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B Is the energy from the mass energy equivalence unbiased?

  1. Feb 27, 2017 #1
    Let's assume that a system has zero total momentum. The following relationship between mass and energy should apply: [itex]E=mc^2[/itex].

    If a system is overall at rest, does that mean that any internal changes to that system, assuming they leave the system with non-negative mass, will not be able to produce more work than mc2? The work is used for reaction with another system, initially placed sufficiently far away to be insignificant when the thought-experiment begins.

    To clarify the motivation for my question. I thought of energy as having unknown bias. The number and character of the acting phenomenon (e.g. fields), unknown and not essential to the application of the conservation law from classical mechanics. The total work in a a given period of time and spacial vicinity may (predominantly) involve only part of the entire range of acting forces. But, if the above formula expects the energy to be non-biased aggregate of the system's ability to do work, then adding the potential, kinetic, and field energies, for example, should always produce amount lower than the one predicted by the mass equivalence or would be incomplete/incorrect. Is that the case?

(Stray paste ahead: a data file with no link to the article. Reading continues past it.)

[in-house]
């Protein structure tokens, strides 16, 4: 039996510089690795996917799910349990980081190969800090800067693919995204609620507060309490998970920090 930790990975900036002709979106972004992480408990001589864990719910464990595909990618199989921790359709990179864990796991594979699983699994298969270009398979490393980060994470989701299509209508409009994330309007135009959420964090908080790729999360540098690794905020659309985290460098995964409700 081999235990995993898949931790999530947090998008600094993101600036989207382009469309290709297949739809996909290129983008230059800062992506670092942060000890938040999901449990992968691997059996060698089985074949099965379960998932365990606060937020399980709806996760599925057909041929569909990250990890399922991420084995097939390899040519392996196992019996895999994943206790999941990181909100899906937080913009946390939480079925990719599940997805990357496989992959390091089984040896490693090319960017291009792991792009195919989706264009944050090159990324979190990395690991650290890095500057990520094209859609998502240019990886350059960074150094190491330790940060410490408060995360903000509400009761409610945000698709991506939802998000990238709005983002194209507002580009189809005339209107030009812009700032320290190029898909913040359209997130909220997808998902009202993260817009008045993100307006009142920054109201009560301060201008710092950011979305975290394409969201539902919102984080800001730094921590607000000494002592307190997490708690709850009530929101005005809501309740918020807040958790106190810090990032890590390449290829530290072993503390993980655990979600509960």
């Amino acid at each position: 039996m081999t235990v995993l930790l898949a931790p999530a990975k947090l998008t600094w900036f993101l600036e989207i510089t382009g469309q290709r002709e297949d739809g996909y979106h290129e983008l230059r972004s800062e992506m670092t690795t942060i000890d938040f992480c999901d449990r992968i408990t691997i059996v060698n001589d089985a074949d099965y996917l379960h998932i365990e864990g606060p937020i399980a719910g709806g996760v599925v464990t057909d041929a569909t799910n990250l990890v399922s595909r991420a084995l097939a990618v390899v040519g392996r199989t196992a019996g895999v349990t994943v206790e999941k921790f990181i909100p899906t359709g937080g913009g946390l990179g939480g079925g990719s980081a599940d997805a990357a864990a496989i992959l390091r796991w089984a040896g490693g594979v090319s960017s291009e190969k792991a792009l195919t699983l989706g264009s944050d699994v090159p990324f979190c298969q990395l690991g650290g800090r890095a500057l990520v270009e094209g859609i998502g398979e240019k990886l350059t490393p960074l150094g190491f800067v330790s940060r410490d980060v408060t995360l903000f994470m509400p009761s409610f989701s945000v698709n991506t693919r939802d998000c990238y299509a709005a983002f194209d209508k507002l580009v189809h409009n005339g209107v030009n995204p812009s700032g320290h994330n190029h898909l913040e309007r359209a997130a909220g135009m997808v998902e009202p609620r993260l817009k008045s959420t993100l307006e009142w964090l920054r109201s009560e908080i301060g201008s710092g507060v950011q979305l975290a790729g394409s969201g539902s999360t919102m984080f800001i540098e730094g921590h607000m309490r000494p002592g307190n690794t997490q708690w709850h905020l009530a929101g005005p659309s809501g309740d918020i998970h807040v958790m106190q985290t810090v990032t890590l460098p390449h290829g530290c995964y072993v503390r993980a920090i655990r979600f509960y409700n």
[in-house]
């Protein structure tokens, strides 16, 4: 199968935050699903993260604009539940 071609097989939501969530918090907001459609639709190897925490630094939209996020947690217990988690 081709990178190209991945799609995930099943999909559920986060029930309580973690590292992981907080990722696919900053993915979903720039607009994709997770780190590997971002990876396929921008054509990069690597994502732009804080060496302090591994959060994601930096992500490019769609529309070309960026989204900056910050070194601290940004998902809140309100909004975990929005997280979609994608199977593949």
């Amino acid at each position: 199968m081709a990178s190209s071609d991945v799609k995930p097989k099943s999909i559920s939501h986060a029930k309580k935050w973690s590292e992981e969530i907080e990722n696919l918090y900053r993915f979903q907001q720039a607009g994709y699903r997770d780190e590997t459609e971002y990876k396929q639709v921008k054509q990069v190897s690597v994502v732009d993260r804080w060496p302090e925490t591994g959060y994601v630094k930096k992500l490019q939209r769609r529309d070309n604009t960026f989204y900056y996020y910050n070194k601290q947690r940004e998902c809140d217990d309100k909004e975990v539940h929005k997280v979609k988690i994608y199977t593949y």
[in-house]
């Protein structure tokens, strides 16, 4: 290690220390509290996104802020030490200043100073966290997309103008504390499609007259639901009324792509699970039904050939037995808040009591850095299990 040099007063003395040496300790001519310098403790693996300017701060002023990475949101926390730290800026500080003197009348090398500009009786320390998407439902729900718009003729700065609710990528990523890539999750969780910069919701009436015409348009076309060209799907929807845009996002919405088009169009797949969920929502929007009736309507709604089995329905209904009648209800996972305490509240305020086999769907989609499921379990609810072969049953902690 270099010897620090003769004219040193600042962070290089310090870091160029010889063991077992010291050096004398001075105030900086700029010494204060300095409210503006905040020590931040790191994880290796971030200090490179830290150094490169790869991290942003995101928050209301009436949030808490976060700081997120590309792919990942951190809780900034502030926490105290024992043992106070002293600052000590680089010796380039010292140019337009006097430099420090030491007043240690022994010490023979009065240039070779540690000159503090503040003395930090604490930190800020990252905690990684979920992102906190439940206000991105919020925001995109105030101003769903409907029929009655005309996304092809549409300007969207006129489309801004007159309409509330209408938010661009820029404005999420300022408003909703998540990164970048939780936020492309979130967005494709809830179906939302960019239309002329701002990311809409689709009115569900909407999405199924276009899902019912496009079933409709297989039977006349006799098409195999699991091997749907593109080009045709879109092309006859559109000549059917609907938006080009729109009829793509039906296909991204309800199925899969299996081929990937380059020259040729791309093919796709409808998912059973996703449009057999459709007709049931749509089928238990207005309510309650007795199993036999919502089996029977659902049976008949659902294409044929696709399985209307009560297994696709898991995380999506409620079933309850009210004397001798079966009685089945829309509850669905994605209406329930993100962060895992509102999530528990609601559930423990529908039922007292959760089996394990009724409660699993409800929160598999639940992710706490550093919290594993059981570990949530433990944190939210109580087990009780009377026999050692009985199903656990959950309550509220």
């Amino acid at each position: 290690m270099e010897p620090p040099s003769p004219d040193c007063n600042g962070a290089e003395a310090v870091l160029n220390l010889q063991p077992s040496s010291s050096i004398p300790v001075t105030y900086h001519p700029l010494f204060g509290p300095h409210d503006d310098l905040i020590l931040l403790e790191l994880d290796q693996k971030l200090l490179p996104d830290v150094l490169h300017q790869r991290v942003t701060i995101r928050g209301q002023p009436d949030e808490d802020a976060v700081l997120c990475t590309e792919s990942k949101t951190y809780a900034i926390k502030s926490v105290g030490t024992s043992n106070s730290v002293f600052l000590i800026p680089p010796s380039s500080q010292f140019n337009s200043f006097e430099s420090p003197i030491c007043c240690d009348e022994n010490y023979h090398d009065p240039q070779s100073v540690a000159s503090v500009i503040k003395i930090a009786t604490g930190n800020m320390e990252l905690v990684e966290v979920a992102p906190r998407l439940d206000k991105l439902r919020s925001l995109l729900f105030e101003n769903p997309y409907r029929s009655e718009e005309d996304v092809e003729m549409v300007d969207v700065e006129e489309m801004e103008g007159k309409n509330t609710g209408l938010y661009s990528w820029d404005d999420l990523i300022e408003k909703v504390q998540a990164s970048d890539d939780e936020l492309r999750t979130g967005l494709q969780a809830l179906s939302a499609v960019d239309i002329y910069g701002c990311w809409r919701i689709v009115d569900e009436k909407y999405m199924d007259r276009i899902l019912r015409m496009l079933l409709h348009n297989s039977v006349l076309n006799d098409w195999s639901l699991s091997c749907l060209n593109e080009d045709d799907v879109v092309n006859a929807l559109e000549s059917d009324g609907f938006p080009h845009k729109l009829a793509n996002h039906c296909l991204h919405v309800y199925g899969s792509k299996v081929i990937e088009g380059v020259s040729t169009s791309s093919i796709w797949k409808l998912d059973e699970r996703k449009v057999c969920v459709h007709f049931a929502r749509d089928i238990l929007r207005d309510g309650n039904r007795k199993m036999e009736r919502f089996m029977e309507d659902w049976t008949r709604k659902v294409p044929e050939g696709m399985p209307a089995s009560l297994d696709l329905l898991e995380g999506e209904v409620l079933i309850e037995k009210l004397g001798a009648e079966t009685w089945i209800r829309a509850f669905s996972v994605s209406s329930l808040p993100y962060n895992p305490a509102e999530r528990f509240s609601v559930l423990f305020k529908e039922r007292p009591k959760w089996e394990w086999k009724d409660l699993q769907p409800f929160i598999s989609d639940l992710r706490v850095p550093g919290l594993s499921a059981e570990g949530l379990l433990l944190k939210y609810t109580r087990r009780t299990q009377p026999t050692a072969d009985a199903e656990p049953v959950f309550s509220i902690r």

2. jcsd
  3. Feb 27, 2017 #2

    Dale

    Staff: Mentor

    Yes, that is correct.

    On the rest of the post, I am not sure what you mean by "bias" in this context.
     
  4. Feb 27, 2017 #3
    That is all I needed to know, really. Thanks.
    What I meant is that that the equivalence formula excludes the possibility for unknown additive to the energy that can be introduced to compensate "negative energy" appearing in the explanation of new physical phenomenon.
     
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